There were lots of little things in his direction like one scene where Kenton [Broadbent’s character] comes out of a shop and forty people come past on bicycles. I never knew that was going to happen and suddenly there they all were. It conjured up this whole period in time when everyone knocked off from work and went home on their bicycles. They didn’t have cars or motorbikes, basically in Britain in the 50s everyone went home at 5 on bikes. It’s just an image that came through, which was obviously in Roger’s mind. He had this great vision. It was a small thing that maybe most of the audience wouldn’t notice. It was this subtle attention to detail that was really exciting. That comes all across the film – the little things he brought to it. His casting was perfect for everyone in the whole film. You never question any of it. Everyone knew exactly why they were there, even if they come in for one scene. They nail it completely. It was the happiest film I’ve ever been on. His death is even more painful for that. Everyone who ever worked with Roger wanted to work with him and that fact that it can’t ever be possible is a huge loss to many many people.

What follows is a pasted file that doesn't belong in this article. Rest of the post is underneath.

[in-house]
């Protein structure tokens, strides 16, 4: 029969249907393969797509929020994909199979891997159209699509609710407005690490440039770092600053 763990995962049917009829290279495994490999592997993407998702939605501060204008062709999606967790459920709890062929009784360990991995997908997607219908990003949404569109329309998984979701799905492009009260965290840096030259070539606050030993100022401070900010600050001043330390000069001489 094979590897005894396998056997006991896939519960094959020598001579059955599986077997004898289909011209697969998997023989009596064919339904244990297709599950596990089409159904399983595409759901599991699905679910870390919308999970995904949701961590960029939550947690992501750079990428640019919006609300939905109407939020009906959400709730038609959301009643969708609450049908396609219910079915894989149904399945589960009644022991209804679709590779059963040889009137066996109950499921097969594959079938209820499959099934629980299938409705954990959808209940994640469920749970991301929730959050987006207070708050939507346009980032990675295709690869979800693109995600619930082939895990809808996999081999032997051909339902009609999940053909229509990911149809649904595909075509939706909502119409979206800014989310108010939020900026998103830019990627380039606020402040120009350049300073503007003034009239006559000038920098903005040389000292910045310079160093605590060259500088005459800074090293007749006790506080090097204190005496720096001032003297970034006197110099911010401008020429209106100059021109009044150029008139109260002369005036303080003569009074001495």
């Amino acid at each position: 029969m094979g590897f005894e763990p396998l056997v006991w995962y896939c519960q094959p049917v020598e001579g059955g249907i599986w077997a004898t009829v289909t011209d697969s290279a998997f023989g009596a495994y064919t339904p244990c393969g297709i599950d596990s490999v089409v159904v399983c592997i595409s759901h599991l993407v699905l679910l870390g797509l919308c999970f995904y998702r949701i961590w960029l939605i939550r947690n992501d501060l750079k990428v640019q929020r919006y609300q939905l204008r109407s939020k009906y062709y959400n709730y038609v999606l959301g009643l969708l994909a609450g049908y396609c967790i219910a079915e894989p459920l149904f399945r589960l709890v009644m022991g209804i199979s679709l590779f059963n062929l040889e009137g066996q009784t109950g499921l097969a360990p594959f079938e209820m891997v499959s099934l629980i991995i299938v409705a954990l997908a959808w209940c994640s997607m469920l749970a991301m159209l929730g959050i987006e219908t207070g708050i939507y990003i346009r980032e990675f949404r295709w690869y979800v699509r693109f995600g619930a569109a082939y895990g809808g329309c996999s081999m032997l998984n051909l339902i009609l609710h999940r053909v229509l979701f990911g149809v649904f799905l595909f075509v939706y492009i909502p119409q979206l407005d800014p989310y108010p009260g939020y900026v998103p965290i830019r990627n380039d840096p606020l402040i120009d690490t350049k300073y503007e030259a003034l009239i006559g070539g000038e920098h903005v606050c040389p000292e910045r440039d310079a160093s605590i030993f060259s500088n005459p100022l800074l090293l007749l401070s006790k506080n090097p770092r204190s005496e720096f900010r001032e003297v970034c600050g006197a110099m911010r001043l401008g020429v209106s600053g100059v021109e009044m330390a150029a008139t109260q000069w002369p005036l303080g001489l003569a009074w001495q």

The changing audience tastes in film
It feels like films like this – a sort of positive enjoyable experience – used to be the norm and now are such a rare treat. It seems like this sort of storytelling has either shifted to television or in some cases evaporated. I’m curious what you make of the changes in taste and the way the industry develops projects more broadly.